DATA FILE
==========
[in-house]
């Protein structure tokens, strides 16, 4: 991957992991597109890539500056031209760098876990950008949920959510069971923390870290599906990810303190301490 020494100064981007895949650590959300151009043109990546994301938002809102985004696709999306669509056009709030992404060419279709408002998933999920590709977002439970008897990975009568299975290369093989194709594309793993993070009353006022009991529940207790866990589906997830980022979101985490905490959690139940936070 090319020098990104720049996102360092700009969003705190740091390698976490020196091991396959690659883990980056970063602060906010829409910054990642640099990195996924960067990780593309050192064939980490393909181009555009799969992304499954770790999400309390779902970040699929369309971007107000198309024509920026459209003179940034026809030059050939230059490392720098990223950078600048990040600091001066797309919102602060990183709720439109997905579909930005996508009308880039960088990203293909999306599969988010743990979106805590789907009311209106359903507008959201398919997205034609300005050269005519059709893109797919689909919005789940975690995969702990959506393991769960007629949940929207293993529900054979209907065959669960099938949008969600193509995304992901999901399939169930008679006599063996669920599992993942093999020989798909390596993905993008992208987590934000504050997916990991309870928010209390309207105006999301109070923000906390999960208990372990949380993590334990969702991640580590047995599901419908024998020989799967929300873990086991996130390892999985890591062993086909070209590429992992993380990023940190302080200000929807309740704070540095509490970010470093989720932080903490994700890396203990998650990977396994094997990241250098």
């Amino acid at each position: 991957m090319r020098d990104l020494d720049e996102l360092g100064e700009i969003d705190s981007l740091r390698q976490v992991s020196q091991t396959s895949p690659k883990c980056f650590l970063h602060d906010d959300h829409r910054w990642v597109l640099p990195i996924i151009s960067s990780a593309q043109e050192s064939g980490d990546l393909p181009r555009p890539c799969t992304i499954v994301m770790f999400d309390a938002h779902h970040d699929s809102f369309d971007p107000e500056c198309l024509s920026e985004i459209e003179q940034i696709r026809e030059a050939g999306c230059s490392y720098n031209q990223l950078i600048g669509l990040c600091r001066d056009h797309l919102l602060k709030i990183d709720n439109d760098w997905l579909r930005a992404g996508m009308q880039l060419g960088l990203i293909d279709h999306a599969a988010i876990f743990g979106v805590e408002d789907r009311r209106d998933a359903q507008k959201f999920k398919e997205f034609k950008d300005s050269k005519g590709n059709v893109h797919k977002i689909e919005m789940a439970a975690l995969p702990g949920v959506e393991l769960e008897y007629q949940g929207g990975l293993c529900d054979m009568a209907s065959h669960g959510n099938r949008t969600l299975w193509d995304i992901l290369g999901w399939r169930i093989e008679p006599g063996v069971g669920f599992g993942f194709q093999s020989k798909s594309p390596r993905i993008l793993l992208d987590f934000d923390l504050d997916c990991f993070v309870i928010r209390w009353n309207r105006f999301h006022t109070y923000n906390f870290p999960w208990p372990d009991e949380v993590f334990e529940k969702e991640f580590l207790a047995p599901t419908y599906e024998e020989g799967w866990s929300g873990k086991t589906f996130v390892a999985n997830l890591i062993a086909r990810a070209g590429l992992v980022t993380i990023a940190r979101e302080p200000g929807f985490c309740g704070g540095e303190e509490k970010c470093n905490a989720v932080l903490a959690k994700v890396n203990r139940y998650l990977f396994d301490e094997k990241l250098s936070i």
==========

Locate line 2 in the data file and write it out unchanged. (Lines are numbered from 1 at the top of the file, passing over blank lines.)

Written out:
């Protein structure tokens, strides 16, 4: 991957992991597109890539500056031209760098876990950008949920959510069971923390870290599906990810303190301490 020494100064981007895949650590959300151009043109990546994301938002809102985004696709999306669509056009709030992404060419279709408002998933999920590709977002439970008897990975009568299975290369093989194709594309793993993070009353006022009991529940207790866990589906997830980022979101985490905490959690139940936070 090319020098990104720049996102360092700009969003705190740091390698976490020196091991396959690659883990980056970063602060906010829409910054990642640099990195996924960067990780593309050192064939980490393909181009555009799969992304499954770790999400309390779902970040699929369309971007107000198309024509920026459209003179940034026809030059050939230059490392720098990223950078600048990040600091001066797309919102602060990183709720439109997905579909930005996508009308880039960088990203293909999306599969988010743990979106805590789907009311209106359903507008959201398919997205034609300005050269005519059709893109797919689909919005789940975690995969702990959506393991769960007629949940929207293993529900054979209907065959669960099938949008969600193509995304992901999901399939169930008679006599063996669920599992993942093999020989798909390596993905993008992208987590934000504050997916990991309870928010209390309207105006999301109070923000906390999960208990372990949380993590334990969702991640580590047995599901419908024998020989799967929300873990086991996130390892999985890591062993086909070209590429992992993380990023940190302080200000929807309740704070540095509490970010470093989720932080903490994700890396203990998650990977396994094997990241250098």